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A Fatal Cultural Gap: Depression Among Minorities

New America Media, News report, Viji Sundaram Posted: Oct 08, 2009

Editors Note: Trained mental health professionals find it difficult to diagnose depression in minorities, most of whom are already reluctant to seek psychiatric care, because the psychiatric framework for evaluating behavior is Euro-centric. National Depression Screening Day is October 8.

For years, Ram Subramaniam hid his gender preference from friends and family, and, in some ways, even from himself.

When he was 28, his parents began pressuring him to come back to India and get married to someone they would select for him. After all, he was a post-doctoral fellow in a college in Cleveland, Ohio, and his future prospects in the United States seemed bright. They saw no reason why he should remain single any longer.

Subramaniam believes that the familial pressure, as well as the fact that his fellowship program wasnt going very well and his struggle with his sexual identity, triggered the onslaught of his depression.

I went spiraling down, Subramaniam, now 38, and a chemistry instructor at De Anza College in Cupertino, Calif., said.

Subramaniam began to lose his appetite, started drinking heavily, experienced insomnia and a sharp dip in his productivity level at work some of the classic signs of depression. But it didnt once cross his mind that he could be depressed, until the man he was dating suggested he get himself screened.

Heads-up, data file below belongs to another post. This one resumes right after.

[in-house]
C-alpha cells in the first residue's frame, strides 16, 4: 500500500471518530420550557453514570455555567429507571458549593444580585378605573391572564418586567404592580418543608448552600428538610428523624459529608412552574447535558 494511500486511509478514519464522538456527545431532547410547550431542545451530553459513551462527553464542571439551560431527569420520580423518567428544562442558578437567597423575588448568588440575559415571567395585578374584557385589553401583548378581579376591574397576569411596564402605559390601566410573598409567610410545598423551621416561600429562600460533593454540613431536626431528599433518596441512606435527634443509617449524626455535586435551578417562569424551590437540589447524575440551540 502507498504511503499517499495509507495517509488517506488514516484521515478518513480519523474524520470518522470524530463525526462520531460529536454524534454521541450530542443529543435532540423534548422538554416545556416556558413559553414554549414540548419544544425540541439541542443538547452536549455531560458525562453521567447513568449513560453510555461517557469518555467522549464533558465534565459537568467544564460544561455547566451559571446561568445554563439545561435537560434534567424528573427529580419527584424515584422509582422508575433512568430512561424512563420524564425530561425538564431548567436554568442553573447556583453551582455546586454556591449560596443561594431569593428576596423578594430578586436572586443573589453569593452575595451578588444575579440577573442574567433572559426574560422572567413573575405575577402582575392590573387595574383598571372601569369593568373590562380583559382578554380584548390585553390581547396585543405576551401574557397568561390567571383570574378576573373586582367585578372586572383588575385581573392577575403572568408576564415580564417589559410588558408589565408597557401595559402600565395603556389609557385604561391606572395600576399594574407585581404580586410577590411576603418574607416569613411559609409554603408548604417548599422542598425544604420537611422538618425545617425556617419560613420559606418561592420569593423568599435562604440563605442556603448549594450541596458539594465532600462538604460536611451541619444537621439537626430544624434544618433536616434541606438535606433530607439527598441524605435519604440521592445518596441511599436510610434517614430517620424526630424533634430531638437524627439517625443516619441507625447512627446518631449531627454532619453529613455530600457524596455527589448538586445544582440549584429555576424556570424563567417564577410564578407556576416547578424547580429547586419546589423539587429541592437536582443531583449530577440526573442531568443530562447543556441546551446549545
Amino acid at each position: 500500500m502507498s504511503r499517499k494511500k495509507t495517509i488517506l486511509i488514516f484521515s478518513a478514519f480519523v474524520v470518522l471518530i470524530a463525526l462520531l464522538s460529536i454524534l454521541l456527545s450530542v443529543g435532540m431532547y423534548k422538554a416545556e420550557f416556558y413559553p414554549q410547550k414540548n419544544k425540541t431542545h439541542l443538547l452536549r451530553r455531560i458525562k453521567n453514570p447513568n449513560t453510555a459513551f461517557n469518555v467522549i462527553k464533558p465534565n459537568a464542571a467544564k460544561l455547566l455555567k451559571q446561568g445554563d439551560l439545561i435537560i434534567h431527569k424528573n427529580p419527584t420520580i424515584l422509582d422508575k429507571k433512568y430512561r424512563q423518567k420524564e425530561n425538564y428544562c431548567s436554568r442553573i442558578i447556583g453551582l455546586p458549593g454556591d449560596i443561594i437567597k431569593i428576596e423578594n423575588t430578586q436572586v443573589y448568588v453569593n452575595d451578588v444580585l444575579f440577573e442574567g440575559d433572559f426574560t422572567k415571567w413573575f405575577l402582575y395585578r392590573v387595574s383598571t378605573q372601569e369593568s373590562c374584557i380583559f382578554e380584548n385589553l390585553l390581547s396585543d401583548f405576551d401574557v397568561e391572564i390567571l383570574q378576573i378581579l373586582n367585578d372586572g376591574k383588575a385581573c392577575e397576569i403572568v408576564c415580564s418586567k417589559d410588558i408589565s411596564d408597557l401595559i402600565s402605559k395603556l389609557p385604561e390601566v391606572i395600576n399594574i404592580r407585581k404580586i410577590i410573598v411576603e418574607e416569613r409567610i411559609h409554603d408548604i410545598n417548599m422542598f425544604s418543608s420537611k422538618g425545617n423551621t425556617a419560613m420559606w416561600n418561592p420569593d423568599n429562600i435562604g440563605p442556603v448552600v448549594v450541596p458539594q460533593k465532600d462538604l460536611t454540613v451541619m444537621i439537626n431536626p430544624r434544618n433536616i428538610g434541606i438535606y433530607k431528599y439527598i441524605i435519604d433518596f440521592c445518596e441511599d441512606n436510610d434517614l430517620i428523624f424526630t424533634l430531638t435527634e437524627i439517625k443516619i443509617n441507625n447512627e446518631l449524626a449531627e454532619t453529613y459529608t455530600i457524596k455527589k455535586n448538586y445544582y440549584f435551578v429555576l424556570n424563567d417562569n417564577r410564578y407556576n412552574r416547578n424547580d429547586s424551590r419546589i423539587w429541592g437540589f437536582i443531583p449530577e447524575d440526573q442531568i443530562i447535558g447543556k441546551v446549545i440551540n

Subramaniam said his initial reaction was shock. Oh my God, I dont want to go to a mental health clinic. Thats not what Indians do, he thought. Maybe if I ignore it, it will go away.

Subramaniams reaction was typical of many Asians, mental health providers say.

Asian Americans are unique in that they have a negative attitude about depression, said Berkeley-based psychotherapist Dr. Will Courtenay. They feel their family would be disappointed if they are depressed. So theres a code of silence around it.

Major depressive disorder is a common disease, occurring in approximately three out of every 20 people in the United States.

However, members of minority communities, especially first-generation immigrants, often express their illness in a manner that is different from their white counterparts, which makes it more difficult to diagnose depression in them, said Dr. Russell Lim, who teaches cultural psychiatry at UC Davis School of Medicine.

We (who are trained in Western medical schools) are defining depression though our cultural lenses, said U.S.-born Lim. A cultural psychiatrist, on the other hand, looks for less specific signs than those outlined in medical textbooks.